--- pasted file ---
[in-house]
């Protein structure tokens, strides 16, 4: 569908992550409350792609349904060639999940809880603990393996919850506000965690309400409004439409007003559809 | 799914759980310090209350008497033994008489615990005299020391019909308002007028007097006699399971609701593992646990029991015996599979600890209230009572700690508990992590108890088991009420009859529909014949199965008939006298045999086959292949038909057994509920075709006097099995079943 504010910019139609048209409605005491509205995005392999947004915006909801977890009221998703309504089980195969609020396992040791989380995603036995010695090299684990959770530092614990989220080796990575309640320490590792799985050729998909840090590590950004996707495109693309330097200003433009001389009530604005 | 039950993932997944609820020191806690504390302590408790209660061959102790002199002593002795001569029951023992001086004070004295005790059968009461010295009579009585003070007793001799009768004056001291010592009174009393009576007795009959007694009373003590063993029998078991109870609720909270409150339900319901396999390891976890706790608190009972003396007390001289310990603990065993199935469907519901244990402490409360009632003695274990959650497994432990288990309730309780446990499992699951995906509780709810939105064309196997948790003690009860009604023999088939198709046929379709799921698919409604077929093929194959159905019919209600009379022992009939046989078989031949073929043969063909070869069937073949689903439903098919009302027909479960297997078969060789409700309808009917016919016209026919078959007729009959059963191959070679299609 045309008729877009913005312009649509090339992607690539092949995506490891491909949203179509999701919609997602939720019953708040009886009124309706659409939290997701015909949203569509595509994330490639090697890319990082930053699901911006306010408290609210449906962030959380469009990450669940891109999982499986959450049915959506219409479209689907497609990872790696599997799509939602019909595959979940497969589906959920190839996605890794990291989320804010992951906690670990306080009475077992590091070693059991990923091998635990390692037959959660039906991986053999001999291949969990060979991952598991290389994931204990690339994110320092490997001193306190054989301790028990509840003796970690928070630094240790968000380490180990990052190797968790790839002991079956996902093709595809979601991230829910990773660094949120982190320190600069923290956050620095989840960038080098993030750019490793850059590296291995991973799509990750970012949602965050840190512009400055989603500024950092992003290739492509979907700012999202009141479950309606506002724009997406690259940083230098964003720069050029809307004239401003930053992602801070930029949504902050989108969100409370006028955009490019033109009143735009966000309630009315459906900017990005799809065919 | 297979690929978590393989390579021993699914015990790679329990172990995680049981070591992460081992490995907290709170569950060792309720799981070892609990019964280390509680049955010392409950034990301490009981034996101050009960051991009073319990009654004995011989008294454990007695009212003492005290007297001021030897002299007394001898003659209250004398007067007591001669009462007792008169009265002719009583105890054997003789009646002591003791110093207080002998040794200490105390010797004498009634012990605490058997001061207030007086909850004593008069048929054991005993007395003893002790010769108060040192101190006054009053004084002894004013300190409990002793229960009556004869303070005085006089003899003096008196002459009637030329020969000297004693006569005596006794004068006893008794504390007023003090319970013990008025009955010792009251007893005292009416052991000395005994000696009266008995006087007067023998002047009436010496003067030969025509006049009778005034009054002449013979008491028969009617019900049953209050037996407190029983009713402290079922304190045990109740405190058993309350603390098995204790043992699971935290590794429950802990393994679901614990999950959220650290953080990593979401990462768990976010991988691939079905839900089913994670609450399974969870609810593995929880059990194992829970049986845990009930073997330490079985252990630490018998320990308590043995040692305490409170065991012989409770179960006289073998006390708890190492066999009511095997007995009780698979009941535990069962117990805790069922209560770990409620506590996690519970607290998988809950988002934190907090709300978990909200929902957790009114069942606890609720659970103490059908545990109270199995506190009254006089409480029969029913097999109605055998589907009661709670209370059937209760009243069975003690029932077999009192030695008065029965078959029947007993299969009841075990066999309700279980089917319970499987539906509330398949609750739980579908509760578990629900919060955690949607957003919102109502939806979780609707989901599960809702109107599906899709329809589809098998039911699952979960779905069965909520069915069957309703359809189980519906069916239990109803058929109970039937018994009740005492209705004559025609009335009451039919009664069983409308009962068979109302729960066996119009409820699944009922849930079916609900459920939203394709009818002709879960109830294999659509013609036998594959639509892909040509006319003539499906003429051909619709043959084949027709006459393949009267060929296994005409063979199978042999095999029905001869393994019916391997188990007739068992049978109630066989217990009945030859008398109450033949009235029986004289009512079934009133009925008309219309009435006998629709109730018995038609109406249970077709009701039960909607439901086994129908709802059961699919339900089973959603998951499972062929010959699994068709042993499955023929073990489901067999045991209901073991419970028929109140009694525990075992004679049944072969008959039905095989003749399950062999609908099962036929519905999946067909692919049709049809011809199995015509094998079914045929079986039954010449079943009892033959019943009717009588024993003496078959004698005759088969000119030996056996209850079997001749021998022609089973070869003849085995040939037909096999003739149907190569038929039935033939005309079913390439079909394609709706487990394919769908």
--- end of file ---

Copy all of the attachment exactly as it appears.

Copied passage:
[in-house]
């Protein structure tokens, strides 16, 4: 569908992550409350792609349904060639999940809880603990393996919850506000965690309400409004439409007003559809 | 799914759980310090209350008497033994008489615990005299020391019909308002007028007097006699399971609701593992646990029991015996599979600890209230009572700690508990992590108890088991009420009859529909014949199965008939006298045999086959292949038909057994509920075709006097099995079943 504010910019139609048209409605005491509205995005392999947004915006909801977890009221998703309504089980195969609020396992040791989380995603036995010695090299684990959770530092614990989220080796990575309640320490590792799985050729998909840090590590950004996707495109693309330097200003433009001389009530604005 | 039950993932997944609820020191806690504390302590408790209660061959102790002199002593002795001569029951023992001086004070004295005790059968009461010295009579009585003070007793001799009768004056001291010592009174009393009576007795009959007694009373003590063993029998078991109870609720909270409150339900319901396999390891976890706790608190009972003396007390001289310990603990065993199935469907519901244990402490409360009632003695274990959650497994432990288990309730309780446990499992699951995906509780709810939105064309196997948790003690009860009604023999088939198709046929379709799921698919409604077929093929194959159905019919209600009379022992009939046989078989031949073929043969063909070869069937073949689903439903098919009302027909479960297997078969060789409700309808009917016919016209026919078959007729009959059963191959070679299609 045309008729877009913005312009649509090339992607690539092949995506490891491909949203179509999701919609997602939720019953708040009886009124309706659409939290997701015909949203569509595509994330490639090697890319990082930053699901911006306010408290609210449906962030959380469009990450669940891109999982499986959450049915959506219409479209689907497609990872790696599997799509939602019909595959979940497969589906959920190839996605890794990291989320804010992951906690670990306080009475077992590091070693059991990923091998635990390692037959959660039906991986053999001999291949969990060979991952598991290389994931204990690339994110320092490997001193306190054989301790028990509840003796970690928070630094240790968000380490180990990052190797968790790839002991079956996902093709595809979601991230829910990773660094949120982190320190600069923290956050620095989840960038080098993030750019490793850059590296291995991973799509990750970012949602965050840190512009400055989603500024950092992003290739492509979907700012999202009141479950309606506002724009997406690259940083230098964003720069050029809307004239401003930053992602801070930029949504902050989108969100409370006028955009490019033109009143735009966000309630009315459906900017990005799809065919 | 297979690929978590393989390579021993699914015990790679329990172990995680049981070591992460081992490995907290709170569950060792309720799981070892609990019964280390509680049955010392409950034990301490009981034996101050009960051991009073319990009654004995011989008294454990007695009212003492005290007297001021030897002299007394001898003659209250004398007067007591001669009462007792008169009265002719009583105890054997003789009646002591003791110093207080002998040794200490105390010797004498009634012990605490058997001061207030007086909850004593008069048929054991005993007395003893002790010769108060040192101190006054009053004084002894004013300190409990002793229960009556004869303070005085006089003899003096008196002459009637030329020969000297004693006569005596006794004068006893008794504390007023003090319970013990008025009955010792009251007893005292009416052991000395005994000696009266008995006087007067023998002047009436010496003067030969025509006049009778005034009054002449013979008491028969009617019900049953209050037996407190029983009713402290079922304190045990109740405190058993309350603390098995204790043992699971935290590794429950802990393994679901614990999950959220650290953080990593979401990462768990976010991988691939079905839900089913994670609450399974969870609810593995929880059990194992829970049986845990009930073997330490079985252990630490018998320990308590043995040692305490409170065991012989409770179960006289073998006390708890190492066999009511095997007995009780698979009941535990069962117990805790069922209560770990409620506590996690519970607290998988809950988002934190907090709300978990909200929902957790009114069942606890609720659970103490059908545990109270199995506190009254006089409480029969029913097999109605055998589907009661709670209370059937209760009243069975003690029932077999009192030695008065029965078959029947007993299969009841075990066999309700279980089917319970499987539906509330398949609750739980579908509760578990629900919060955690949607957003919102109502939806979780609707989901599960809702109107599906899709329809589809098998039911699952979960779905069965909520069915069957309703359809189980519906069916239990109803058929109970039937018994009740005492209705004559025609009335009451039919009664069983409308009962068979109302729960066996119009409820699944009922849930079916609900459920939203394709009818002709879960109830294999659509013609036998594959639509892909040509006319003539499906003429051909619709043959084949027709006459393949009267060929296994005409063979199978042999095999029905001869393994019916391997188990007739068992049978109630066989217990009945030859008398109450033949009235029986004289009512079934009133009925008309219309009435006998629709109730018995038609109406249970077709009701039960909607439901086994129908709802059961699919339900089973959603998951499972062929010959699994068709042993499955023929073990489901067999045991209901073991419970028929109140009694525990075992004679049944072969008959039905095989003749399950062999609908099962036929519905999946067909692919049709049809011809199995015509094998079914045929079986039954010449079943009892033959019943009717009588024993003496078959004698005759088969000119030996056996209850079997001749021998022609089973070869003849085995040939037909096999003739149907190569038929039935033939005309079913390439079909394609709706487990394919769908």